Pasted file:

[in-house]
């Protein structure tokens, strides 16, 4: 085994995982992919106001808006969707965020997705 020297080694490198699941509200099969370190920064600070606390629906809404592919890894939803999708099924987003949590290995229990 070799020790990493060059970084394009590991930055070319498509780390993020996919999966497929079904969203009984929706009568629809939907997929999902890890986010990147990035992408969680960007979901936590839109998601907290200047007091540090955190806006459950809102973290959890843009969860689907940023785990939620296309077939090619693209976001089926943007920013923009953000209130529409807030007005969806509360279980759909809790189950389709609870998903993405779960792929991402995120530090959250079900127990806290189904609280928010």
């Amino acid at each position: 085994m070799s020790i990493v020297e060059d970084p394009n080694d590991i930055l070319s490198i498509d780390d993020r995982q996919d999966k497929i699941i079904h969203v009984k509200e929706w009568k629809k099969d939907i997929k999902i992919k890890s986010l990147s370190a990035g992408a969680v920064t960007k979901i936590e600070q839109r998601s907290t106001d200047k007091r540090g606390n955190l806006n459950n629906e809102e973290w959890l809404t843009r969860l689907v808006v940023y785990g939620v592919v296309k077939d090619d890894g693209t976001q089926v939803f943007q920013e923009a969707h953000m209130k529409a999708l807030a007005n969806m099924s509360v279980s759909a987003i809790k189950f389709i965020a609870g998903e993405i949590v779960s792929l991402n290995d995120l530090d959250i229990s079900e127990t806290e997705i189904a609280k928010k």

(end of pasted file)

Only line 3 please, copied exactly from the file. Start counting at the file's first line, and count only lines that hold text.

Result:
């Amino acid at each position: 085994m070799s020790i990493v020297e060059d970084p394009n080694d590991i930055l070319s490198i498509d780390d993020r995982q996919d999966k497929i699941i079904h969203v009984k509200e929706w009568k629809k099969d939907i997929k999902i992919k890890s986010l990147s370190a990035g992408a969680v920064t960007k979901i936590e600070q839109r998601s907290t106001d200047k007091r540090g606390n955190l806006n459950n629906e809102e973290w959890l809404t843009r969860l689907v808006v940023y785990g939620v592919v296309k077939d090619d890894g693209t976001q089926v939803f943007q920013e923009a969707h953000m209130k529409a999708l807030a007005n969806m099924s509360v279980s759909a987003i809790k189950f389709i965020a609870g998903e993405i949590v779960s792929l991402n290995d995120l530090d959250i229990s079900e127990t806290e997705i189904a609280k928010k």